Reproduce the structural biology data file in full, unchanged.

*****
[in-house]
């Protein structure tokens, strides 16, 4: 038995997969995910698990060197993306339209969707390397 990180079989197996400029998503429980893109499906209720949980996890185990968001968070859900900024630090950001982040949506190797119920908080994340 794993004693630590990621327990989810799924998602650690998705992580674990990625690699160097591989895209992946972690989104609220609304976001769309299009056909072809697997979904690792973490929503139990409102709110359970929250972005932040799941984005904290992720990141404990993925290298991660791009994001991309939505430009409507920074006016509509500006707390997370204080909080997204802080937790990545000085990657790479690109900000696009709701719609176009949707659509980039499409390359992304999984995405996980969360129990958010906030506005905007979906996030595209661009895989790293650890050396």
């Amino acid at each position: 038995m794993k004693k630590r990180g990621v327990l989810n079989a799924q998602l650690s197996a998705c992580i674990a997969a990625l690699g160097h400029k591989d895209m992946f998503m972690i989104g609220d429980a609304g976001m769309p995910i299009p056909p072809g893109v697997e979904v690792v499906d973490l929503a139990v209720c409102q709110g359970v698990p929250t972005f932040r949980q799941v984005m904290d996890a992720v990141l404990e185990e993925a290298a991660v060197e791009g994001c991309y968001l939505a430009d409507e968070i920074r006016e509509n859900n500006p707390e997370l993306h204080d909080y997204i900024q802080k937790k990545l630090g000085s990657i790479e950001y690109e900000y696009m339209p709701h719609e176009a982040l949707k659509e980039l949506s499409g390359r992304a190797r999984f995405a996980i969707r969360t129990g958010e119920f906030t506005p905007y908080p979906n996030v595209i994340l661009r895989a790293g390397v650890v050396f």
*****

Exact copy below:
[in-house]
């Protein structure tokens, strides 16, 4: 038995997969995910698990060197993306339209969707390397 990180079989197996400029998503429980893109499906209720949980996890185990968001968070859900900024630090950001982040949506190797119920908080994340 794993004693630590990621327990989810799924998602650690998705992580674990990625690699160097591989895209992946972690989104609220609304976001769309299009056909072809697997979904690792973490929503139990409102709110359970929250972005932040799941984005904290992720990141404990993925290298991660791009994001991309939505430009409507920074006016509509500006707390997370204080909080997204802080937790990545000085990657790479690109900000696009709701719609176009949707659509980039499409390359992304999984995405996980969360129990958010906030506005905007979906996030595209661009895989790293650890050396």
């Amino acid at each position: 038995m794993k004693k630590r990180g990621v327990l989810n079989a799924q998602l650690s197996a998705c992580i674990a997969a990625l690699g160097h400029k591989d895209m992946f998503m972690i989104g609220d429980a609304g976001m769309p995910i299009p056909p072809g893109v697997e979904v690792v499906d973490l929503a139990v209720c409102q709110g359970v698990p929250t972005f932040r949980q799941v984005m904290d996890a992720v990141l404990e185990e993925a290298a991660v060197e791009g994001c991309y968001l939505a430009d409507e968070i920074r006016e509509n859900n500006p707390e997370l993306h204080d909080y997204i900024q802080k937790k990545l630090g000085s990657i790479e950001y690109e900000y696009m339209p709701h719609e176009a982040l949707k659509e980039l949506s499409g390359r992304a190797r999984f995405a996980i969707r969360t129990g958010e119920f906030t506005p905007y908080p979906n996030v595209i994340l661009r895989a790293g390397v650890v050396f």